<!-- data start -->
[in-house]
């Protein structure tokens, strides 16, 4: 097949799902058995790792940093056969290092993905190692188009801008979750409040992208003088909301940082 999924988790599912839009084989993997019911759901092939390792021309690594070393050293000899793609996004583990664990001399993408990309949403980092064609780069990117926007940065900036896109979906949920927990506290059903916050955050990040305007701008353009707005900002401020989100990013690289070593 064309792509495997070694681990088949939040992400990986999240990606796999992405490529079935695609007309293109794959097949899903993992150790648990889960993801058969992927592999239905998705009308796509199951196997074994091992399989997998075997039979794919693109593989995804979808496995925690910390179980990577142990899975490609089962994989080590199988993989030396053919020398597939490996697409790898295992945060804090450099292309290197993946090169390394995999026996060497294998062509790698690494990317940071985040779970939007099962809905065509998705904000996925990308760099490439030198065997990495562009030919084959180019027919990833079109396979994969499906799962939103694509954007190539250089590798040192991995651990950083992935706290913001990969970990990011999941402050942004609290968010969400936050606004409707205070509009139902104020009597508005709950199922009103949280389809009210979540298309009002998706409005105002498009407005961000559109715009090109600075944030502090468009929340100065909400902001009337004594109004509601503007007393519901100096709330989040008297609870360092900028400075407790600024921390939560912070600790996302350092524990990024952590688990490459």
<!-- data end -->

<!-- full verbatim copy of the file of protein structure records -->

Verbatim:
[in-house]
């Protein structure tokens, strides 16, 4: 097949799902058995790792940093056969290092993905190692188009801008979750409040992208003088909301940082 999924988790599912839009084989993997019911759901092939390792021309690594070393050293000899793609996004583990664990001399993408990309949403980092064609780069990117926007940065900036896109979906949920927990506290059903916050955050990040305007701008353009707005900002401020989100990013690289070593 064309792509495997070694681990088949939040992400990986999240990606796999992405490529079935695609007309293109794959097949899903993992150790648990889960993801058969992927592999239905998705009308796509199951196997074994091992399989997998075997039979794919693109593989995804979808496995925690910390179980990577142990899975490609089962994989080590199988993989030396053919020398597939490996697409790898295992945060804090450099292309290197993946090169390394995999026996060497294998062509790698690494990317940071985040779970939007099962809905065509998705904000996925990308760099490439030198065997990495562009030919084959180019027919990833079109396979994969499906799962939103694509954007190539250089590798040192991995651990950083992935706290913001990969970990990011999941402050942004609290968010969400936050606004409707205070509009139902104020009597508005709950199922009103949280389809009210979540298309009002998706409005105002498009407005961000559109715009090109600075944030502090468009929340100065909400902001009337004594109004509601503007007393519901100096709330989040008297609870360092900028400075407790600024921390939560912070600790996302350092524990990024952590688990490459």